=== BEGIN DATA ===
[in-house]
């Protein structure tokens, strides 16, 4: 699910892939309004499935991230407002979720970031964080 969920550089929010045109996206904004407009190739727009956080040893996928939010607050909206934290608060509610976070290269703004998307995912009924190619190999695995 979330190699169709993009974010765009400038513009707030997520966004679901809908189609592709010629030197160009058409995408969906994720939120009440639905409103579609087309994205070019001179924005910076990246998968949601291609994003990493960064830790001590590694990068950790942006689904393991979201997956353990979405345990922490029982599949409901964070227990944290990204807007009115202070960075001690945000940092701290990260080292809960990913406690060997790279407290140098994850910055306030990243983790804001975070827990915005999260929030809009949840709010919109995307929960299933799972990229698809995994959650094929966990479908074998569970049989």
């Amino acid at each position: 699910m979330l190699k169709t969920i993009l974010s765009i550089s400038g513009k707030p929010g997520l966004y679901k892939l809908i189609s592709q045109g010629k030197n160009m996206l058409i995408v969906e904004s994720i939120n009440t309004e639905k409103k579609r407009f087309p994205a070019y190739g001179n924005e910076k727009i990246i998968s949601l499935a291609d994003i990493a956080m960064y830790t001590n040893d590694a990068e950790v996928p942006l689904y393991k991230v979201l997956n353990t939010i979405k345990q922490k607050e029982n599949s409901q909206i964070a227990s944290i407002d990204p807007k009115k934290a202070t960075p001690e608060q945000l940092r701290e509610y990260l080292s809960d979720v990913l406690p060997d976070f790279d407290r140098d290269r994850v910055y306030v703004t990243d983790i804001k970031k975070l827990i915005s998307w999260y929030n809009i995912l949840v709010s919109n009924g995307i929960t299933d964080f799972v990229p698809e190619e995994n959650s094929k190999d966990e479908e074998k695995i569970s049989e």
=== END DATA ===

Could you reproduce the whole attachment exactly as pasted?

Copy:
[in-house]
């Protein structure tokens, strides 16, 4: 699910892939309004499935991230407002979720970031964080 969920550089929010045109996206904004407009190739727009956080040893996928939010607050909206934290608060509610976070290269703004998307995912009924190619190999695995 979330190699169709993009974010765009400038513009707030997520966004679901809908189609592709010629030197160009058409995408969906994720939120009440639905409103579609087309994205070019001179924005910076990246998968949601291609994003990493960064830790001590590694990068950790942006689904393991979201997956353990979405345990922490029982599949409901964070227990944290990204807007009115202070960075001690945000940092701290990260080292809960990913406690060997790279407290140098994850910055306030990243983790804001975070827990915005999260929030809009949840709010919109995307929960299933799972990229698809995994959650094929966990479908074998569970049989």
């Amino acid at each position: 699910m979330l190699k169709t969920i993009l974010s765009i550089s400038g513009k707030p929010g997520l966004y679901k892939l809908i189609s592709q045109g010629k030197n160009m996206l058409i995408v969906e904004s994720i939120n009440t309004e639905k409103k579609r407009f087309p994205a070019y190739g001179n924005e910076k727009i990246i998968s949601l499935a291609d994003i990493a956080m960064y830790t001590n040893d590694a990068e950790v996928p942006l689904y393991k991230v979201l997956n353990t939010i979405k345990q922490k607050e029982n599949s409901q909206i964070a227990s944290i407002d990204p807007k009115k934290a202070t960075p001690e608060q945000l940092r701290e509610y990260l080292s809960d979720v990913l406690p060997d976070f790279d407290r140098d290269r994850v910055y306030v703004t990243d983790i804001k970031k975070l827990i915005s998307w999260y929030n809009i995912l949840v709010s919109n009924g995307i929960t299933d964080f799972v990229p698809e190619e995994n959650s094929k190999d966990e479908e074998k695995i569970s049989e």